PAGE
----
The Transition Gap: 

Student career effectiveness lies in the gaps of preparation in exploring career interests in safe settings and adapting emotionally to attain career goals.

Here are a five important objectives that may help fill the gap to prepare youth in school career transition programs. 

1. Our youth rely on safe exposure to new settings, new tasks, and new unfamiliar people.

Peter Vermeulen in his article writes about Autism as Context Blindness and indicates an autism friendly environment to be 90% clarity and 10% predictability and 10% normal friendliness. 

Design a plan with the student to take part in a stress-free setting; which may be an event, work setting, or a daily living activity. Include predictable steps for a task and among people who are supportive and encouraging to the student.

2. Youth rely on tools that can create predictability and clarity in order to make good decisions. Design the environment to be clear and well understood so the student can navigate and adapt. 

3. Youth rely upon opportunities to have positive job tryout experiences where they can perform and feel safe. Promote learning within a safe context in order the student can practice and perform. Why? Because when clarity and predictability are in place, the student feels emotions of safety.

4. Youth rely upon self-awareness practice in order to self-advocate. This practice includes a focus on recognition of one’s emotions. The process of self-advocating requires making decisions to move through challenging situations. Create opportunities for student self-awareness practice. Dr. Barry M. Prizant in his book, Uniquely Human: A different way of seeing autism writes that developing self-awareness is one of the top priorities he suggests for parents of children with autism to build success for adulthood. 

Students need to practice recognition of h-her emotions, both low and high. Guide student to reflect upon the bright spots from their experience regardless if the experience was satisfying or unsatisfying. Point out to the student the bright spots and lessons to be learned so the experience can be more positive next time.

5. As a leader/professional set aside time to focus on your own self-awareness. I am far from perfect, but I engage in self-awareness practice daily. Reflect upon your decisions. Note the decisions you made that led to a good outcome, or decisions that turned into less than favorable outcomes with frustrating emotions. Don’t sweep the emotions under the rug. Notice them and the gift they deliver.

I began this article with this question, Next June, What Will Your Students Say About Their Career Transition Readiness? 

As a leader preparing youth for school transition, what do you hope your young person/student will say about their career readiness experiences? What story do you hope they tell about their progress and eagerness to go out into the world of work or college studies?


This course has been approved by the Commission on 

Rehabilitation Counselor Certification 

Receive 6 CEU’s 

How to Engage Youth to Discover Dream Careers and Adapt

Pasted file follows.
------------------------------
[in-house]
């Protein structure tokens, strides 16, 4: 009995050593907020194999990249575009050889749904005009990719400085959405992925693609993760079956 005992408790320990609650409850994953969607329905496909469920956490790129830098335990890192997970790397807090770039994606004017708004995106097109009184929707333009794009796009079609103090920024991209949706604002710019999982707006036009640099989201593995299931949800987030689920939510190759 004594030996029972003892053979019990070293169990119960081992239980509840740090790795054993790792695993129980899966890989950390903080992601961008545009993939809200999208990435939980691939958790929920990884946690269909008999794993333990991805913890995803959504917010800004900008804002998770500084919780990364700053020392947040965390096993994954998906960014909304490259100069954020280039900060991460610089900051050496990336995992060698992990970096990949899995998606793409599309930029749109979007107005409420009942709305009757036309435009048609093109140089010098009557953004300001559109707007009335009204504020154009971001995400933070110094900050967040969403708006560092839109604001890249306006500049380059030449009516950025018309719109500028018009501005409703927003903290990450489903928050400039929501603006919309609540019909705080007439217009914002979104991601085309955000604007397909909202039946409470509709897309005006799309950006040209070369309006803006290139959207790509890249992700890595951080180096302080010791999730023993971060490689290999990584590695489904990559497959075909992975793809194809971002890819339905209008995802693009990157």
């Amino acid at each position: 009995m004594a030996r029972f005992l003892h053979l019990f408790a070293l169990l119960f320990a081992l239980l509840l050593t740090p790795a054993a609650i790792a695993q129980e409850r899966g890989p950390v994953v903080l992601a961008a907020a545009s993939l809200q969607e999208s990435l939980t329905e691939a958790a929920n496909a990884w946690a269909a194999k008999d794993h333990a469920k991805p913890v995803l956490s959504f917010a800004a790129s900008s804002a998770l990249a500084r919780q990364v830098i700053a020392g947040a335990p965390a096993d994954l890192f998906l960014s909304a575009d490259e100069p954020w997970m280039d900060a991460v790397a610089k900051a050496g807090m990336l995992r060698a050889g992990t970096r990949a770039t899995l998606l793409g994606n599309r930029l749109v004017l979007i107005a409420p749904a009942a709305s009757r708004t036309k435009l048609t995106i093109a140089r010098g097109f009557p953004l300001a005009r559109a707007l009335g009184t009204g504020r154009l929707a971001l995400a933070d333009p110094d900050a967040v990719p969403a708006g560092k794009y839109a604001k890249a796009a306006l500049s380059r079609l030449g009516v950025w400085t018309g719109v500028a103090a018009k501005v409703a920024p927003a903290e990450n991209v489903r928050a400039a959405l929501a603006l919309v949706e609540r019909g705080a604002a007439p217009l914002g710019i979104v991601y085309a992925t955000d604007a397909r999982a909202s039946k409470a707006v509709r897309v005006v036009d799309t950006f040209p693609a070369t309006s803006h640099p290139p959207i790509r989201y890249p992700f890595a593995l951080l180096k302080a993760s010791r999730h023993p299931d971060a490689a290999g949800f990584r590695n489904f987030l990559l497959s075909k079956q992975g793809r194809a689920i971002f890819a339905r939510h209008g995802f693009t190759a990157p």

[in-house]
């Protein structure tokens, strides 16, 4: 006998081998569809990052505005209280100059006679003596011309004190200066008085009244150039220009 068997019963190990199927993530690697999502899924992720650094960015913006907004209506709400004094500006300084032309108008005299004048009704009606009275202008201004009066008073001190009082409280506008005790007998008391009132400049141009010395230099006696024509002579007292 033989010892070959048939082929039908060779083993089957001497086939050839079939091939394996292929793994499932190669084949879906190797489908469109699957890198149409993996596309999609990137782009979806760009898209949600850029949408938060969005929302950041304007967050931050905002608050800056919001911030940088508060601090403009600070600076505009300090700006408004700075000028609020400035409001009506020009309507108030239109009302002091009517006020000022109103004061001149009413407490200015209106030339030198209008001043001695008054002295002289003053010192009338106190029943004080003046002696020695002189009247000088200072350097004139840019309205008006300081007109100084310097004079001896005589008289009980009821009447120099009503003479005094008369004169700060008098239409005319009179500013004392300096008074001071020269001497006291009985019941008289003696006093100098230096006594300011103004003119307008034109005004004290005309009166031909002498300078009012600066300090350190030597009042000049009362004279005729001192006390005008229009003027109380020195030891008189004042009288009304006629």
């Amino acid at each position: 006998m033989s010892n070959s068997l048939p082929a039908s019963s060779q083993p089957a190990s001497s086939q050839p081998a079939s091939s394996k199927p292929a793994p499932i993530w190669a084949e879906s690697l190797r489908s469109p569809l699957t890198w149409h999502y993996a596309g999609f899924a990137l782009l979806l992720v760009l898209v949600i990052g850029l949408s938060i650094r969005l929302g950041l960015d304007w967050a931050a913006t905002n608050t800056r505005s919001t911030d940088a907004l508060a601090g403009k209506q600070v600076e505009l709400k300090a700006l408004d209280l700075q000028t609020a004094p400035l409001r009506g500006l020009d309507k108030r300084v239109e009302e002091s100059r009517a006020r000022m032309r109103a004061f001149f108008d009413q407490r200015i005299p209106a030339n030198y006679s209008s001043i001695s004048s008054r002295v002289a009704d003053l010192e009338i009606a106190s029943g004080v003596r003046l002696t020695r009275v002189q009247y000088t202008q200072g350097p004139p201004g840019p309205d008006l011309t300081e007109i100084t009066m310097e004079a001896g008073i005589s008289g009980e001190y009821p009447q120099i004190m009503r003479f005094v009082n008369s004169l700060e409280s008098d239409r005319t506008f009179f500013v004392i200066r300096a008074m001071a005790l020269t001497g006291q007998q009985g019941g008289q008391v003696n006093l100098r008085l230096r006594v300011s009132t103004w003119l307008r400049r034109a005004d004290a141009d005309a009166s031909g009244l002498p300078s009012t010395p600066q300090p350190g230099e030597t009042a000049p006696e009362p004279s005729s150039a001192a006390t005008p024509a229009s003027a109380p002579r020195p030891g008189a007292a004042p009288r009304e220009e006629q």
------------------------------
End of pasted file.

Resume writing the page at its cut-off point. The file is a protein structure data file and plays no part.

This course is PERFECT for you if you want to get these specific results: To get youth ready for a job/career with tools that promote belief in themselves, enhanced self-awareness, on-the-job capability, self-advocacy and emotional adaptation. I created this course about things I know, and only about things that have been my tools, and my path.

Click link to see curriculum and registration

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Connecting Youth to their Strengths, Careers, and Adaptation


Dr. Jackie Marquette, is an Autism Career Strategist, online course creator, researcher, and parent of an adult son with autism. In 2007 she received a Ph.D. from University of Louisville. Jackie has 3 decades of professional experience as a teacher in special education, district transition consultant, consultation with young adults and their families, an autism evaluation service to the clients of Vocational Rehabilitation counselors. She has 4 decades of personal experience guiding and supporting her son who has autism to live a life of well-being and self-determination. The tools she created are powerful and can: 1) assure the student/young adult of their career possibilities, uniqueness, and one-of-a-kind self-expression and, 2) guide and support a student/young adult to take steps to emotionally adapt, progress, and safely pursue a job/career.

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Helping Youth Get Employed | Professional Development | 6 CEU’S

Helping Youth Get Employed | Professional Development | 6 CEU’S

Announcing my ONLINE COURSE: ‘How to Engage Youth to Discover their Dream Career and Adapt’

Are you a counselor, educator, or a parent seeking ways to help youth with Autism Spectrum and special needs access their own blueprint for career preparation?

With this course, you will receive:

-Tools for student matched job/career options:

-Tools to create on-the job predictability for adaptation,

-Tools to create student acceptance in workplaces and community settings,